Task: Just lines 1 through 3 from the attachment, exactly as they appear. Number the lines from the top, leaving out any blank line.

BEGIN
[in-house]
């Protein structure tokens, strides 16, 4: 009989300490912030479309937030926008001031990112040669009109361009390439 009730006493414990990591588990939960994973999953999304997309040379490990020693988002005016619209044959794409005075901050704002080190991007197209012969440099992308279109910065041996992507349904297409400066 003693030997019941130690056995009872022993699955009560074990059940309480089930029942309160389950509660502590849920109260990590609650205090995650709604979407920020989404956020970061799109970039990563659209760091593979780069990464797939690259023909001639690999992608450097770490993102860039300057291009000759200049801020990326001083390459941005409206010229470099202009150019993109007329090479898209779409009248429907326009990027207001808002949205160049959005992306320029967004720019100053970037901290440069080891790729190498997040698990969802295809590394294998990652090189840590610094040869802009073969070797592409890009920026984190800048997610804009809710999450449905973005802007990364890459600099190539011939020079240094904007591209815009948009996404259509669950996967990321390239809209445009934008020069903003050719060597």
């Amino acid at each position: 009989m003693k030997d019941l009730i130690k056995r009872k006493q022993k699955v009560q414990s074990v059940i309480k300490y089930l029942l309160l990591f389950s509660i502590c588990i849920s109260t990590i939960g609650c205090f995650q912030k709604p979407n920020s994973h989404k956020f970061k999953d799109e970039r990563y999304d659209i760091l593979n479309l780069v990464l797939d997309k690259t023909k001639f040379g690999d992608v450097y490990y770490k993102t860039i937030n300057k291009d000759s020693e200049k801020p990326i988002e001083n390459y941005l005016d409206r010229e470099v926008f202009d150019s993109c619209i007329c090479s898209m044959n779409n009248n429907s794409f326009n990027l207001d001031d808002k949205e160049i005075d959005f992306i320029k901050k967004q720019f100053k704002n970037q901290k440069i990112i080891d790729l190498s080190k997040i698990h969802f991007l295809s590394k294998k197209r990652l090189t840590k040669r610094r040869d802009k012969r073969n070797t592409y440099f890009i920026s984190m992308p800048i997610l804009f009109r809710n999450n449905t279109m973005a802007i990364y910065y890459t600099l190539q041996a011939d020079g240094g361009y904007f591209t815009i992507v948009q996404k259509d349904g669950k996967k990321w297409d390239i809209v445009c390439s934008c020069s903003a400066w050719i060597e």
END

[in-house]
């Protein structure tokens, strides 16, 4: 009989300490912030479309937030926008001031990112040669009109361009390439 009730006493414990990591588990939960994973999953999304997309040379490990020693988002005016619209044959794409005075901050704002080190991007197209012969440099992308279109910065041996992507349904297409400066 003693030997019941130690056995009872022993699955009560074990059940309480089930029942309160389950509660502590849920109260990590609650205090995650709604979407920020989404956020970061799109970039990563659209760091593979780069990464797939690259023909001639690999992608450097770490993102860039300057291009000759200049801020990326001083390459941005409206010229470099202009150019993109007329090479898209779409009248429907326009990027207001808002949205160049959005992306320029967004720019100053970037901290440069080891790729190498997040698990969802295809590394294998990652090189840590610094040869802009073969070797592409890009920026984190800048997610804009809710999450449905973005802007990364890459600099190539011939020079240094904007591209815009948009996404259509669950996967990321390239809209445009934008020069903003050719060597």
């Amino acid at each position: 009989m003693k030997d019941l009730i130690k056995r009872k006493q022993k699955v009560q414990s074990v059940i309480k300490y089930l029942l309160l990591f389950s509660i502590c588990i849920s109260t990590i939960g609650c205090f995650q912030k709604p979407n920020s994973h989404k956020f970061k999953d799109e970039r990563y999304d659209i760091l593979n479309l780069v990464l797939d997309k690259t023909k001639f040379g690999d992608v450097y490990y770490k993102t860039i937030n300057k291009d000759s020693e200049k801020p990326i988002e001083n390459y941005l005016d409206r010229e470099v926008f202009d150019s993109c619209i007329c090479s898209m044959n779409n009248n429907s794409f326009n990027l207001d001031d808002k949205e160049i005075d959005f992306i320029k901050k967004q720019f100053k704002n970037q901290k440069i990112i080891d790729l190498s080190k997040i698990h969802f991007l295809s590394k294998k197209r990652l090189t840590k040669r610094r040869d802009k012969r073969n070797t592409y440099f890009i920026s984190m992308p800048i997610l804009f009109r809710n999450n449905t279109m973005a802007i990364y910065y890459t600099l190539q041996a011939d020079g240094g361009y904007f591209t815009i992507v948009q996404k259509d349904g669950k996967k990321w297409d390239i809209v445009c390439s934008c020069s903003a400066w050719i060597e």